After an antibiotic has been selected, it should be dispensed at the correct dosage, administered at the correct dosing interval, and used for a sufficient period.1 Underdosing an antibiotic due to client concerns about cost will only be more expensive in the long run due to increased time to cure and increased chance of inducing bacterial resistance, necessitating more expenses, such as cultures and additional antibiotic courses.

The duration of antibiotic therapy depends on several factors, including depth of pyoderma, underlying diseases, and use of concomitant topical therapies.

  • In general, superficial pyodermas usually resolve with a 3-week course of an antimicrobial; treatment should continue 1 to 2 weeks beyond healing/resolution of cutaneous lesions.
  • For deep pyoderma, a 6- to 12-week course of treatment (3 weeks beyond resolution of cutaneous lesions) or even longer may be required to resolve deep pockets of infection.1
  • Regular rechecks are important to determine response to therapy and need for medication refills or therapy modifications.

Click here to view and download a comprehensive table outlining Commonly Used Antibiotics for Canine Pyoderma.


When an underlying cause cannot be found in cases of canine recurrent pyoderma, use of immunostimulants may be of benefit. Two commercial bacterins are currently available.

Staphage Lysate

Staphage lysate (SPL, delmont.com) is derived from lysed-killed S aureus and is given subcutaneously. In one study of 21 dogs with idiopathic superficial recurrent pyoderma treated with either bacterin or placebo (and an initial 6-week course of oral antibiotics), dogs given antibiotics plus the bacterin (n = 13) had a significantly better response after 18 weeks of treatment than those given antibiotic plus placebo.9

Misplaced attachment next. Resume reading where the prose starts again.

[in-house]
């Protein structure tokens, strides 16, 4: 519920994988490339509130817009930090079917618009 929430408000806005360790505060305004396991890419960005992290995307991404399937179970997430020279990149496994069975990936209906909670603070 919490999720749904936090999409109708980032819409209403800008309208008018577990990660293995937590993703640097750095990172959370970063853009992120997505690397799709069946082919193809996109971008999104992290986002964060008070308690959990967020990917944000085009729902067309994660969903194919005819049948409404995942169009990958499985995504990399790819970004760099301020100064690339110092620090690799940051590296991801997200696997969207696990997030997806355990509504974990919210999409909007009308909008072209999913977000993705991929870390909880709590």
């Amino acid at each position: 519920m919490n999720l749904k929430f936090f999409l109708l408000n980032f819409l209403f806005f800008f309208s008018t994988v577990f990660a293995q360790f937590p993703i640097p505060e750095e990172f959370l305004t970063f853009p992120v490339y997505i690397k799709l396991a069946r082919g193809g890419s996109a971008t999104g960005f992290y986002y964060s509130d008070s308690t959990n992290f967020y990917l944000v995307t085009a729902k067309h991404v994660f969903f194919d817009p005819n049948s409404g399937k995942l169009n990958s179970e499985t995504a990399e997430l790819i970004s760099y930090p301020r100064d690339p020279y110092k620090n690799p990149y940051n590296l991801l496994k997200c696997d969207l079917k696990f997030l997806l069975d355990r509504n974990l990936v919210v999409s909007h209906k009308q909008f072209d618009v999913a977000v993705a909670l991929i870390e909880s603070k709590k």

Although there is no published supportive data, staphage lysate may also be helpful as adjunctive therapy in atopic dogs that continue to develop recurrent pyoderma despite appropriate management of their atopic dermatitis.


ImmunoRegulin (neogen.com) is an immunostimulant derived from killed Propionibacterium acnes and administered IV. In one study, dogs with chronic recurrent pyoderma were treated with antibiotics plus IV injections of either P acnes or placebo. Eighty percent (12/15) of the dogs treated with antibiotics and P acnes responded with significant improvement or complete remission of lesions at the end of the 12-week treatment schedule compared with 38% (5/13) of the dogs treated with antibiotics and placebo.10

Other Immunostimulants

A more recent, blinded study of an autogenous S intermedius (pseudintermedius) bacterin (prepared by culturing the individual dog’s pyoderma lesions) compared the bacterin versus placebo in 10 dogs with idiopathic recurrent pyoderma; all were initially treated with a 4-week course of oral antibiotics. After 5 weeks, clinical scores were not significantly different between groups; however, at week 10, the placebo treated group had statistically higher lesion scores compared to the treatment group.11 Unfortunately, this product is not commercially available.